Tuesday, 5 August 2014

Amwell Nature Reserve - 7th July 14

Weather: Sunny with slight cloud early on, clouding over fully later. Light rain shower in the afternoon.

Birds Total: 47
Plus: Green-veined White, Meadow Brown, Peacock, Red Admiral, Ringlet, Small Skipper, Small Tortoiseshell Butterflies. Cinnabar Moth caterpillars.
Plus: 2-spot, 7-spot, 18-spot & Harlequin Ladybirds; Bank Vole; Common Green Grasshopper; Froglet; Hoverfly; Pond Skaters; Red-tailed Bumble Bee; Solder Beetle; White-tailed Bumble Bee.
Plus: Blue-tailed, Common Blue, Red-eyed Damselflies; Black-tailed Skimmer, Broad-bodied Chaser, Brown Hawker, Common Darter, Emperor Dragonflies.

It's possibly the last reasonably good weather day for a few days. The predicted early morning sun was replaced by heavy cloud later in the afternoon, with a short, sharp shower. The next few days are forecast for heavy cloud and rain showers.

Amwell was next up for a visit and on the train down I spotted the usual Grey Heron but this time I was surprised to see a Marsh Harrier glide past and land on a nearby tree! It must have been one of the few times that I wished the train would delay my journey.

When I started up the trail to the Reserve I noted that only about 30 or so Canada Geese were present to welcome me this time. When I reached the Lock a Grey Wagtail was flitting around, calling. Then 4 Long-tailed Tits flew by, calling as they went. Looking down at the trail around me, as I walked, I could see lots of blue damsels about and then I spotted an 18-spot Ladybird. When I reached the bridge I spotted a 7-spot Ladybird and then a few Cinnabar Moth caterpillars on their favourite flower, the ragwort.

There was only one guy at the main viewing point when I arrived. In fact there weren't too many Birders about at all today. But I did note that lots of cyclists were about. Damn the Tour de France! Lots of dog-walkers and joggers were also in evidence.

Looking out I spotted a lone Little Egret; a couple of dozen Lapwing; the resident Wigeon; 3 Little Ringed Plovers and about 3 or 4 Common Tern. Several Reed Warblers were flying back and forth around the reeds; a lone Whitethroat was in the bushes to my right, appearing every now and then and there were several Starlings around the island. Butterflies around were mainly Small Tortoiseshell; Green-veined Whites; Ringlets and the first of the second batch of Peacocks.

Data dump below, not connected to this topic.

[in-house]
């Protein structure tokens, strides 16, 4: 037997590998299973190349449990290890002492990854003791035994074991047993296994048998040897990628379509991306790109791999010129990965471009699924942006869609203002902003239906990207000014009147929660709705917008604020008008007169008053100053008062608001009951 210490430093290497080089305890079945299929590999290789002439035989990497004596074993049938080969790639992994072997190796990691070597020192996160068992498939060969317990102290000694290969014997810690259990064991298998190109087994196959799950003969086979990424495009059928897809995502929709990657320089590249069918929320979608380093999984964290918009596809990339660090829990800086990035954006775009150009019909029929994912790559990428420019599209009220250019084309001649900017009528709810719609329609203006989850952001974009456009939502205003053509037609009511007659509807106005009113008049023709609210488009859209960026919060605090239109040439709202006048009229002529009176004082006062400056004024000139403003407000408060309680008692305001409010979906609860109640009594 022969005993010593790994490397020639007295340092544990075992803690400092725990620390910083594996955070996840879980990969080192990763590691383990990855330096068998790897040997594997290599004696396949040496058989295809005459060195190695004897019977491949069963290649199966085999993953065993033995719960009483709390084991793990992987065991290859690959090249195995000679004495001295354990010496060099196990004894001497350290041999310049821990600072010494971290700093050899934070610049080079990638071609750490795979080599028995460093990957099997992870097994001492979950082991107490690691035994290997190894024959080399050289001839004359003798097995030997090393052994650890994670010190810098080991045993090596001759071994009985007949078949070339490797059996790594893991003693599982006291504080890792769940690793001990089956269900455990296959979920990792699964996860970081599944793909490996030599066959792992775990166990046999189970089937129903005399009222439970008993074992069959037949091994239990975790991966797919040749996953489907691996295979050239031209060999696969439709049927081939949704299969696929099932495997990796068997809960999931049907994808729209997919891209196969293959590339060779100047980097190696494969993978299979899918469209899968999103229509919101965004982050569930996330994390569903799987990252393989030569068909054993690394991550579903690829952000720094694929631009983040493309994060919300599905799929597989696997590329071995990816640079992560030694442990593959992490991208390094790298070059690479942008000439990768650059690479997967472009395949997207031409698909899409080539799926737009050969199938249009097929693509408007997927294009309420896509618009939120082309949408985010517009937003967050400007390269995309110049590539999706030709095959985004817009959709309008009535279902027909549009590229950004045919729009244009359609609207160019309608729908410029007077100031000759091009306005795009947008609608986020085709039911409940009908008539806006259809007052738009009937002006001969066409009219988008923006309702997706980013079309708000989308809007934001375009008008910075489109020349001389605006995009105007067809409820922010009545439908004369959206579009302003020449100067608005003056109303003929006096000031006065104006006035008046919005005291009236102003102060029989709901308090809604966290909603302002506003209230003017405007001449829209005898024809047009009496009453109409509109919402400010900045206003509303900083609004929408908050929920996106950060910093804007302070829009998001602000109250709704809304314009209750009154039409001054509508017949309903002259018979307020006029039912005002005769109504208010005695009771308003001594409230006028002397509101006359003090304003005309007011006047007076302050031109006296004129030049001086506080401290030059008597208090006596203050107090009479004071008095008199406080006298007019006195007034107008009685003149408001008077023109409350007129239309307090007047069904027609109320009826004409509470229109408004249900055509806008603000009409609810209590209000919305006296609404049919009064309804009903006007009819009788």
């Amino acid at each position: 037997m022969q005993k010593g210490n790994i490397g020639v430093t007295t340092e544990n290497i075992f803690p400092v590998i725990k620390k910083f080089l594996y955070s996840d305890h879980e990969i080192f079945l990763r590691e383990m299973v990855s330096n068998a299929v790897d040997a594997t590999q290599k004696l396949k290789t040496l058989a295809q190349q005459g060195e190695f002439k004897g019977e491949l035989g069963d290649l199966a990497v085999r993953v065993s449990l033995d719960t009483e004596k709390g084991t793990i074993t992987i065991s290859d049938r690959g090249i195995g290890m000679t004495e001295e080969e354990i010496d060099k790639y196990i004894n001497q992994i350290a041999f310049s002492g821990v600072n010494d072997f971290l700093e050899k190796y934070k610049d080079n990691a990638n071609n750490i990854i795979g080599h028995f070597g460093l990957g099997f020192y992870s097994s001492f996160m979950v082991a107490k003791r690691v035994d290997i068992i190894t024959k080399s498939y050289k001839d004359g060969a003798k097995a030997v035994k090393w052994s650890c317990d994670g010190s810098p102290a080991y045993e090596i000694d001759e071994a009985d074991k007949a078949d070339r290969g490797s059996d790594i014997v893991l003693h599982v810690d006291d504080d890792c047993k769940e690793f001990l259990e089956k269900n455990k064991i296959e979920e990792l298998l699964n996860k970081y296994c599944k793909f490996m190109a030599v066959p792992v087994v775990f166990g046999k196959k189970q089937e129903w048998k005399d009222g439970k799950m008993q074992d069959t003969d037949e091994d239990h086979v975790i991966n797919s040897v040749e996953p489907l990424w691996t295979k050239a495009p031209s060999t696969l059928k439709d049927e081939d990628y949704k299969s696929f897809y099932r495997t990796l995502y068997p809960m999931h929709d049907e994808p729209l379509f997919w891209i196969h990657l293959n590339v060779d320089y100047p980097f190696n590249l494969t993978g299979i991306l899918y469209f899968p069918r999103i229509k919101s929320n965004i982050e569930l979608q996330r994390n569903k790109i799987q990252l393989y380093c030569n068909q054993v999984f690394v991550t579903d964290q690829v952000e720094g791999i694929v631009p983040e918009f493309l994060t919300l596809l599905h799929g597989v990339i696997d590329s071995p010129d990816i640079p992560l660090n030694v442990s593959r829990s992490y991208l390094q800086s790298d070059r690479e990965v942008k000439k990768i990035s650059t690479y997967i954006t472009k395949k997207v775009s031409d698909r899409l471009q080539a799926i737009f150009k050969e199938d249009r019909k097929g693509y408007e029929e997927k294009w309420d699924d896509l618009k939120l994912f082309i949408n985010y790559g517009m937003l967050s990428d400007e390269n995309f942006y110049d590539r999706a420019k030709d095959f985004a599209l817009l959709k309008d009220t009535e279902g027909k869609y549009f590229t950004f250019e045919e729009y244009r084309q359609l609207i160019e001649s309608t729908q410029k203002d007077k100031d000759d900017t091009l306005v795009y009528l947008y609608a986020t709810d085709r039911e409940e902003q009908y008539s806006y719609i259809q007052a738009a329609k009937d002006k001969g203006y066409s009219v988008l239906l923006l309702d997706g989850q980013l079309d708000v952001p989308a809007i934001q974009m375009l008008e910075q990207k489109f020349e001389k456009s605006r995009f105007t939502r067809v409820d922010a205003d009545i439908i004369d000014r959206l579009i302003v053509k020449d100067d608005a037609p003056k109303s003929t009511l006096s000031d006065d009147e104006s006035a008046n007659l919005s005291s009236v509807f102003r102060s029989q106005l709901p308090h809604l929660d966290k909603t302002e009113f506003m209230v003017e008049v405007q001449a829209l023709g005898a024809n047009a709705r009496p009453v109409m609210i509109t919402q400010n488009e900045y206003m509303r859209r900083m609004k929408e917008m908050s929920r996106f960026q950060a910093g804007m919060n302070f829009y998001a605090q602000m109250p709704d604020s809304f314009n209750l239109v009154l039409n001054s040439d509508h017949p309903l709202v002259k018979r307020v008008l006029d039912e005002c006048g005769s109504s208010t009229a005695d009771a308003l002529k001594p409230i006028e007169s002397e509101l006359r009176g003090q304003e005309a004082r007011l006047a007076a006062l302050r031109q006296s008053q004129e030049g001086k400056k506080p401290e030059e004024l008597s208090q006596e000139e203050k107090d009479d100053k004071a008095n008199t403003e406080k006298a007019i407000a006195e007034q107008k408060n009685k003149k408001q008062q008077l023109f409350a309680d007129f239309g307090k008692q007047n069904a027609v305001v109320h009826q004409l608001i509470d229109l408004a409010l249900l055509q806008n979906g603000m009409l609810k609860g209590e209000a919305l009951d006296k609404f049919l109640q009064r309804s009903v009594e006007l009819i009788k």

Hoverfly Volucella pellucens
I moved around to the James Hide and had a good chat with a couple of other Birders. Whilst in there I spotted a few Reed and Sedge Warblers flying in and out of the reeds; a few Reed Buntings on the feeders; a pair of Jays flying right to left in front of the Hide; a Little Egret flying lazily past, as they do and a Buzzard, Hobby and Kestrel high in the distant sky. Not together, that is!

I then arrived at the twin lagoons and found the usual Red-eyed Damsels amongst all the blues. There were no dragons present. Then I heard, then saw, 4 Oystercatchers fly overhead. A Great Spotted Woodpecker sounded off somewhere in the surrounding trees. Two Jays flew overhead to the nearby trees, probably the same pair as earlier.

I moved on and entered the Dragonfly Trail. Here I found a few other people walking around plus a few Black-tailed Skimmers, a lone Emperor and a couple of Common Darters. A female Brown Hawker was seen flying about a little later, busily ovipositing. A Green Woodpecker sounded off and proceeded to do so for the next 20 minutes or thereabouts, but remained stubbornly hidden. Then I witnessed a macabre scene - a dead damsel was being feasted on by a few Pond Skaters.

A little later on, further around the area, I found a little Froglet hopping about. A Moorhen was nesting in one of the little ponds, sitting on at least 6 eggs, totally unconcerned by people walking past only a few yards away. Then a Broad-bodied Chaser turned up and had a border disagreement with one of the Skimmers. It only lasted a few seconds before both flew off to their respective perches. A few more Meadow Browns and Ringlets were about, busy as usual, plus a lone Small Skipper.

Looking out over the lake I could see Grey Heron; Little Egret; Common Tern and a family of Great Crested Grebes all very busy doing their thing.

While I was having lunch a female Black-tailed Skimmer landed in front of me but promptly flew off before I could point my camera on her. Then I spotted a Common Green Grasshopper hopping around. But it had started to cloud over by now and so I decided to head for the White Hide.

On the way I heard a Kingfisher flash by me, much too quickly for my eyes to get a bead on it. From the White Hide, other than the usual, I could see 5 Little Egrets and the family of Oystercatchers, who were dozing away.

I moved back to the James Hide and sat in the lower tier, where I saw a little Bank Vole being chased by a juvenile Moorhen. Whenever the Moorhen moved off the Vole darted out and snaffled up the bird seed spillage. While I was trying to get a photo of it a Grey Heron flew in, towards the back of the pond. After things quietened down the Vole ventured out again and I managed to get one or two snaps.

It started to rain a little bit while I was there and so, after it stopped, I headed back to the main viewing area for a quick scan before heading for home.

As always, if you see any mistakes or glaring errors, please let me know. For more of my photos please visit my Flickr site.